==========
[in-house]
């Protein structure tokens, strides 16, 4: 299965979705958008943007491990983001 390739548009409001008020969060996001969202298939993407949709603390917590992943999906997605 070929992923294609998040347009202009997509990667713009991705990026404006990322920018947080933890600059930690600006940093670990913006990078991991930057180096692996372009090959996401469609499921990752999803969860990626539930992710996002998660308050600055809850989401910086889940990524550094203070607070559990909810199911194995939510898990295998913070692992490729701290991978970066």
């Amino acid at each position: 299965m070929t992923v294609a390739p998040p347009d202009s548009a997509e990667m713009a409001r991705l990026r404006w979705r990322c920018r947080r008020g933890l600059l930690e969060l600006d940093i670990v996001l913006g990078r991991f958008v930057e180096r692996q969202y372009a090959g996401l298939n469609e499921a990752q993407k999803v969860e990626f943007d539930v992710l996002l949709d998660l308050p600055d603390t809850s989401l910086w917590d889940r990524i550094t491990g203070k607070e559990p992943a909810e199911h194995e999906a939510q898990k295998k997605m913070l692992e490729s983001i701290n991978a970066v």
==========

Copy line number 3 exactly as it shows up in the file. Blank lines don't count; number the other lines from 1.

């Amino acid at each position: 299965m070929t992923v294609a390739p998040p347009d202009s548009a997509e990667m713009a409001r991705l990026r404006w979705r990322c920018r947080r008020g933890l600059l930690e969060l600006d940093i670990v996001l913006g990078r991991f958008v930057e180096r692996q969202y372009a090959g996401l298939n469609e499921a990752q993407k999803v969860e990626f943007d539930v992710l996002l949709d998660l308050p600055d603390t809850s989401l910086w917590d889940r990524i550094t491990g203070k607070e559990p992943a909810e199911h194995e999906a939510q898990k295998k997605m913070l692992e490729s983001i701290n991978a970066v």